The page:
At a glance
Leslie Moyan FCPA believes there is a revolution underway within the pet food industry. It is being fuelled by the humanisation of our companion animals and a growing consumer awareness around plant-based diets, sustainably sourced food and alternative proteins. Moyan hopes to add momentum to this movement in his role as founder, CEO and CFO of Melbourne-based TBH Pets, which stands for ‘To Be Honest’.
The accountant, consultant, academic and entrepreneur has a vision to disrupt the pet industry by converting the consumer mindset to a healthier and more sustainable pet food product through his start-up TBH Pets.
“We believe animals should not be slaughtered to produce food for pets,” says Moyan. “This is not sustainable or ethical.”
Together with co-founder and friend Blair Triplett, Moyan set out to create a cruelty-free pet food that was both nutritious and tasty, as well as environmentally responsible.
Moyan and Triplett began their experiments with dog treats, made using healthy, human grade, plant-based ingredients. Then, they began working with a more unusual ingredient – crickets, which contain nearly four times as much protein as beef, are much less fatty and whose environmental footprint is tiny in comparison to cattle.
The partners conducted hours of product trials on dogs belonging to friends, relatives and neighbours, always followed up by interviews and feedback from their owners.
They also researched the pet food market and identified their two key brand targets as female millennials and the over-55s.
Moyan, who has held senior finance roles with Citicorp Scrimgeour Vickers and PwC, sees a real opportunity for TBH Pets.
“We’re on the cusp of a number of major trends,” says Moyan.
“Sustainability is one, plant-based is another. We have other ingredients becoming available, one being hemp, which is an emerging trend, as is insect proteins. The overarching trend, however, is the increasing humanisation of our pets.”
The next move for TBH Pets was to move their operation from the kitchen table to a small bakery, and then to a larger facility with HACCP (hazard analysis and critical control points) international food safety certification.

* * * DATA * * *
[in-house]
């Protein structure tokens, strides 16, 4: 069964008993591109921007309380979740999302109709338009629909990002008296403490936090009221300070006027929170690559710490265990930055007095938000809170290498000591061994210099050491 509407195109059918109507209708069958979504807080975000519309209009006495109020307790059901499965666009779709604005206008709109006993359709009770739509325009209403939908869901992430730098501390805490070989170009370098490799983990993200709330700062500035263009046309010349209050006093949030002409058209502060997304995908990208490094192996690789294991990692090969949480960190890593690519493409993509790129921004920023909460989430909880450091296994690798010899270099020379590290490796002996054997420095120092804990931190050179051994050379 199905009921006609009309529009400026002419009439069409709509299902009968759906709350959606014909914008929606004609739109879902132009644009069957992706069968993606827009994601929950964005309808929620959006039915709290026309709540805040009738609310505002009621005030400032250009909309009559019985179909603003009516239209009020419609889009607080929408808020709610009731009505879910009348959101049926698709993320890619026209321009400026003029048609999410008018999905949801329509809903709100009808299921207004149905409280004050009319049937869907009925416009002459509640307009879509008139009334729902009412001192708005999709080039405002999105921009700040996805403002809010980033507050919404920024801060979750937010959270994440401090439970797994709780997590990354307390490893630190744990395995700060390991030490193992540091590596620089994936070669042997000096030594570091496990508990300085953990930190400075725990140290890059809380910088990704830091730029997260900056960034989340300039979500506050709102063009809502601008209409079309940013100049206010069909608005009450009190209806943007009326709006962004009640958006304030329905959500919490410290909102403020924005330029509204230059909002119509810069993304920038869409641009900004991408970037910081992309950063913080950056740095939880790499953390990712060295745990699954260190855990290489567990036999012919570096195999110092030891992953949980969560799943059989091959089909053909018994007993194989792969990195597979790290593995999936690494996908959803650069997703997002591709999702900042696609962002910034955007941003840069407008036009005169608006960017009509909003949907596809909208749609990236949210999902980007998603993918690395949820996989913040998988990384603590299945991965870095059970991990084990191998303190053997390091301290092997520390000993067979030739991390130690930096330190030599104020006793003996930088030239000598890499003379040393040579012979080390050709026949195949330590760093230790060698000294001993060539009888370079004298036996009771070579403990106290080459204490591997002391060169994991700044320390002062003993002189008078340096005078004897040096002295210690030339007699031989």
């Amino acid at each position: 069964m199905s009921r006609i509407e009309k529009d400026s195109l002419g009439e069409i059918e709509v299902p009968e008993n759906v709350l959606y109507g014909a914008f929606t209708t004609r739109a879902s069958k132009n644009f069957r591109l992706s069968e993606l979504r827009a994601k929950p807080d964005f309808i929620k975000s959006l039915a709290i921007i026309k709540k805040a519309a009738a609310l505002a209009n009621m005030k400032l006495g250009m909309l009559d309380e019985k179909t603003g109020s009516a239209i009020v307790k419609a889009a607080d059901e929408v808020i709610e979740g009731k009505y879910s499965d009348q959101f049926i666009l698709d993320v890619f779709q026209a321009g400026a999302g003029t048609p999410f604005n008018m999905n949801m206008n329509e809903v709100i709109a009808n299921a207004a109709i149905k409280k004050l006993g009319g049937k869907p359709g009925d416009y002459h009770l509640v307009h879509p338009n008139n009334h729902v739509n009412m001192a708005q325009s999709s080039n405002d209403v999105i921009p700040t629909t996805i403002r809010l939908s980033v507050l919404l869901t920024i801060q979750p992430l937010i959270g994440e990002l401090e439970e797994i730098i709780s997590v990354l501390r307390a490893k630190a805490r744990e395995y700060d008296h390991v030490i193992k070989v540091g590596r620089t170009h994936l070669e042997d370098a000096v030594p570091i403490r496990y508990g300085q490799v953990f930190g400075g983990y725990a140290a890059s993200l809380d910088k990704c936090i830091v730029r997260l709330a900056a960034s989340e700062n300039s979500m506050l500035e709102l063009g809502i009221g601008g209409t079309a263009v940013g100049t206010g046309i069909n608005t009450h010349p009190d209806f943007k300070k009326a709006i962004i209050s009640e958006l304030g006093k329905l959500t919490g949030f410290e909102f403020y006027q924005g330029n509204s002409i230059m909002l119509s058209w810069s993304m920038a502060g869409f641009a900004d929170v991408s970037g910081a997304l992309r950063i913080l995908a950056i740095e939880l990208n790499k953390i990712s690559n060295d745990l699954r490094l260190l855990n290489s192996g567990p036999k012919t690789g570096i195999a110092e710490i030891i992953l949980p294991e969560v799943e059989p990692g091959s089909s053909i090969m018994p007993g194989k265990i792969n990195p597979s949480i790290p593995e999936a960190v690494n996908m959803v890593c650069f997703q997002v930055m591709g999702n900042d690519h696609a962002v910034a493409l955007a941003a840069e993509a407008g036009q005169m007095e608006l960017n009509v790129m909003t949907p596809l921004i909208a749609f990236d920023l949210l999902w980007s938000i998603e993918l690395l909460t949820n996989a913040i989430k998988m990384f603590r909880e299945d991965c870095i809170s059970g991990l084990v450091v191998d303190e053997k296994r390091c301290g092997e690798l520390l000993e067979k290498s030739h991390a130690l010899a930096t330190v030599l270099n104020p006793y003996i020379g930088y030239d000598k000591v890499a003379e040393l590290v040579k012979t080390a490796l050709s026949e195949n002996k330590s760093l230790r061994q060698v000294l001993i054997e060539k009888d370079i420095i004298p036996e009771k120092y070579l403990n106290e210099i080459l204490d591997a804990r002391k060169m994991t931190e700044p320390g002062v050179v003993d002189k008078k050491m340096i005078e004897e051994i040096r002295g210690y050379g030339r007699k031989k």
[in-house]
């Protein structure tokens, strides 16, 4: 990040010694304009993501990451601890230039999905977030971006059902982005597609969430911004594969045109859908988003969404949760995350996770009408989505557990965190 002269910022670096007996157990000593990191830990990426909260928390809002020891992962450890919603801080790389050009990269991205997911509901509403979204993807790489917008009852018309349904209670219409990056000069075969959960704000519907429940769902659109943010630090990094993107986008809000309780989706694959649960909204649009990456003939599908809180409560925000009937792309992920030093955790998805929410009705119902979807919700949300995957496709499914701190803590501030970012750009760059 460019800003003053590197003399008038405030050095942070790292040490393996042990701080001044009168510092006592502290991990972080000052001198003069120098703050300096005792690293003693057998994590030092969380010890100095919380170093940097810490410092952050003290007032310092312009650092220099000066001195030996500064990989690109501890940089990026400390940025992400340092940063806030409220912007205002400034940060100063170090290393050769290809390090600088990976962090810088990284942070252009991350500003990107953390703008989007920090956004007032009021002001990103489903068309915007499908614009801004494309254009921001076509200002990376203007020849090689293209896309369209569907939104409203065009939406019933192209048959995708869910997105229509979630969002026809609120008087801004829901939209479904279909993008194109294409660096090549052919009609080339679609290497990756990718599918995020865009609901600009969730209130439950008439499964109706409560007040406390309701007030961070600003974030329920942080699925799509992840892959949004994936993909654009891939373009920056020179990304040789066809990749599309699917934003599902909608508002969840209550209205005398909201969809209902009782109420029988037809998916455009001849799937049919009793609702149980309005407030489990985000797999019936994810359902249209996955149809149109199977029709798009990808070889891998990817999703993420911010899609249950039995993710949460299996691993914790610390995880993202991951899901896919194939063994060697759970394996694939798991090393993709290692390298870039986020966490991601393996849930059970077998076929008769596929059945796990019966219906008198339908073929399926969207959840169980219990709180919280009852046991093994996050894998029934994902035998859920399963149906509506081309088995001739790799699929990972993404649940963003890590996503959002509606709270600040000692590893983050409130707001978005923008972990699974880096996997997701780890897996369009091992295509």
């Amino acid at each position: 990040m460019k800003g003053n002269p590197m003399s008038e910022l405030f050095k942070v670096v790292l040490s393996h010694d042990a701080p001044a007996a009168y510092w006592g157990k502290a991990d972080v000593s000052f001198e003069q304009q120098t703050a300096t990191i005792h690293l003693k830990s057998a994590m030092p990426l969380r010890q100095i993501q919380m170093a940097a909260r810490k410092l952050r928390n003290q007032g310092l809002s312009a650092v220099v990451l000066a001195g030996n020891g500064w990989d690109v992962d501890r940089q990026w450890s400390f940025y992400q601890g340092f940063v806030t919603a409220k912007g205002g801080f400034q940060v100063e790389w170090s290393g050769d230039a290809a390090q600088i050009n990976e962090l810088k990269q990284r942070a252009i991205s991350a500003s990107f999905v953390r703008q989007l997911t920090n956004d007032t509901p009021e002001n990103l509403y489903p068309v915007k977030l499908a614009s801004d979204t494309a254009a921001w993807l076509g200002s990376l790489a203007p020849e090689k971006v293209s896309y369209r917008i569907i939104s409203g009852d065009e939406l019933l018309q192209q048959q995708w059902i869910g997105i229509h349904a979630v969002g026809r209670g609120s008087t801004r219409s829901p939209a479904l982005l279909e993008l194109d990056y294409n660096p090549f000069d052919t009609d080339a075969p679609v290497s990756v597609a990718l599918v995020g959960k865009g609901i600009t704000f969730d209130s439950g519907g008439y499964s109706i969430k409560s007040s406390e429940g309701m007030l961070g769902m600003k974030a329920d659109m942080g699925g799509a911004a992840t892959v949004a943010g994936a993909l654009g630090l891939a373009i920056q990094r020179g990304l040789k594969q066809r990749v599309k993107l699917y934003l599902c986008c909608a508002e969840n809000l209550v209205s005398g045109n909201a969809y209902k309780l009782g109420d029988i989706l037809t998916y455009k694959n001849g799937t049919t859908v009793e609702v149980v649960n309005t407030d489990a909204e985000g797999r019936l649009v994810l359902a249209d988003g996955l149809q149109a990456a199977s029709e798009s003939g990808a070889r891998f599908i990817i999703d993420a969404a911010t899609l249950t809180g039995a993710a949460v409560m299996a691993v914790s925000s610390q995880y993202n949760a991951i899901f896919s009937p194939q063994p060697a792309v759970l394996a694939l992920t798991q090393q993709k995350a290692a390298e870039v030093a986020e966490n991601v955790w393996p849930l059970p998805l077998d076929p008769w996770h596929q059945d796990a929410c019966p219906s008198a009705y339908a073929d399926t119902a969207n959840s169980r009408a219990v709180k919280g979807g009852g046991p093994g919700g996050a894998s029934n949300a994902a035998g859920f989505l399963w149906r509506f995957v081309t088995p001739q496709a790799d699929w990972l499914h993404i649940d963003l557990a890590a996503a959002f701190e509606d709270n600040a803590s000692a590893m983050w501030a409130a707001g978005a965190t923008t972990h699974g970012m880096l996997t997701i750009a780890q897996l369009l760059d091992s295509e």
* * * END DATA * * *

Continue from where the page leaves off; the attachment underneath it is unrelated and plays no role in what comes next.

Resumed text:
They began with two vegan dog treats – Nutritious Seaweed with Chickpea & Sweet Potato and Superior Hemp with Quinoa & Carrot – as well as two cricket-based treats – Organic Cricket with Hemp & Camomile, and Organic Cricket with Roasted Pumpkin & Almonds.
In addition to the usual channels, the premium-priced treats – which retail for A$12 for 100g – are also sold through cafes, with the hope that pet owners would grab not only a coffee for themselves, but also a treat for their dog.
With the business slowly building momentum, the next step for the partners is, rather unexpectedly, to take a step back.
“Blair and I, as the founders, want to replace ourselves as quickly as we possibly can with people that are more talented and better at each job than we are,” says Moyan.
Plenty of curveballs
Since coming up with the business concept in early 2019, the business founders have had to overcome some serious obstacles.
The COVID-19 pandemic prevented the face-to-face meetings with customers so crucial to their product development. They also underestimated how difficult it would be to create an all-natural product with no added fats, sugars or preservatives, but that still appealed to the pets’ tastebuds. (They engaged a chef and a vet to help.)
Perhaps their biggest stumbling block has been changing the consumer mindset.
“Most pet ‘parents’ don’t realise dogs are omnivores,” says Moyan.
“Persuading humans that pets can extract sufficient nutrition and protein from a plant-based and insect-protein diet is more difficult than we anticipated, so we are investing heavily in education around this.”
Big investment, big ambitions
The self-funded venture has seen A$100,000 poured into TBH Pets so far, but Moyan believes the strong partnerships with online retail channels and medium-sized pet store chains will have the business making a profit within months.
TBH Pets has an ambition to become the leader in holistic pet products. The company is working on an expansion to its pet treats range, and is about to launch a main meal product and a grooming line, as well as making plans to side-step into pet advisory services down the track. International expansion will rely on first proving value to, and securing, investors.
“While we know the pet industry is dominated by some very serious, what we call ‘Big Pet’ players, we think the trend to plant-based and inspect protein is such a persuasive trend that ‘Big Pet’ will inevitably have to comply at some point,” says Moyan.
“We understand some companies are already doing some work around this... but us nimble guys can open up little niches and try to get the beginnings of changing people’s behaviour and mindsets around plant-based and alternative proteins.”
While their price point is at the upper end of the market, Moyan is confident in TBH Pets’ consumer base – people who want high-quality, ethically sourced and healthier food for their pets.
One piece of advice
“Know your market. The most difficult thing is to listen to negative feedback and not take it personally. People are generally nice and try to sugarcoat everything, but keep asking them for the bad news so you can improve your product.”